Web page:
I can see where a couple of the barrel lugs are gouging my bolt, so I know there is a LOT of contact...

    I could send it back for a refund... but then I wouldn't be me. I am going to attempt to fix it... here is why.
    1. Mk XIX .357 Magnum 10" barrels are hard to find at most any price.
    2. Quality in other areas... like the gas cylinder diameter (as with all two part barrels I have, it is perfect and exactly the same diameter as my 1993 Israeli made .50AE, so no custom gas piston needed for this barrel.), the barrel fits both of my frames to perfection, and last near perfect chamber... the polish is far better than my US made current production barrels in all three calibers. Nothing to improve there.
    3. I believe the problem is simply fit, and nothing fundamentally wrong with the barrel.

    I still don't get why the design is SO different from all my other barrels, US or Israeli, ancient or modern... why is this one barrel different? WHY change from what works... the irony that the very area that is changed seems to be the problem area.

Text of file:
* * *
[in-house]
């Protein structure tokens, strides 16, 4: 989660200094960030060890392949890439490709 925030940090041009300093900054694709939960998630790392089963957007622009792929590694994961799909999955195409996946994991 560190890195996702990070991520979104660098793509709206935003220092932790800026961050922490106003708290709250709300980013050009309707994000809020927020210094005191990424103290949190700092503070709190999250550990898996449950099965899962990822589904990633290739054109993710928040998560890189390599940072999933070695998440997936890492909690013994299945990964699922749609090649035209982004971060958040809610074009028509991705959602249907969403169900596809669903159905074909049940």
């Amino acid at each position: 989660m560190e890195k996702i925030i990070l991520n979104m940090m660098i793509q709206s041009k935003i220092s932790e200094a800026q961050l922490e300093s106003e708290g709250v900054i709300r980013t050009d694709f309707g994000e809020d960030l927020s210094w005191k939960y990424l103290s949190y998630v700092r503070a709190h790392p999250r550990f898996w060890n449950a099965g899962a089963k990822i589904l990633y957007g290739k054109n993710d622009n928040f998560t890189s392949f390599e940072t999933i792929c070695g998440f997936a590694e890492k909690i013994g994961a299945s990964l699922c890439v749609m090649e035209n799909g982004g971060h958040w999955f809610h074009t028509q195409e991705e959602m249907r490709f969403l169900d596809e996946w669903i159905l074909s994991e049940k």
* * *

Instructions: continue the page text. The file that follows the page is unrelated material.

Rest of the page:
Just look at this!

    (Left to right, top row... 10" .44 Mag, 10" .357 Mag (new), 6" .357 Mag, bottom row... 10" .41 Mag[MkVII], 10" .50AE)

    The point of this picture is the lug depth variation on this one barrel... especially compared to the 6" .357 to the immediate right of the problem barrel.

    The first step to repair/fitting will be to clean a bolt and the barrel thoroughly, get some DyKem on them both and see where they are hitting/binding, and see where to go from there.

    As this seems to be a non-isolated issue, I will post what I learn here just in case someone with the same issue has a desire to fit the barrel themselves, it might help.

    The good part is that I have other working .357 Magnum barrels to compare dimensions to.

    MrBlackCat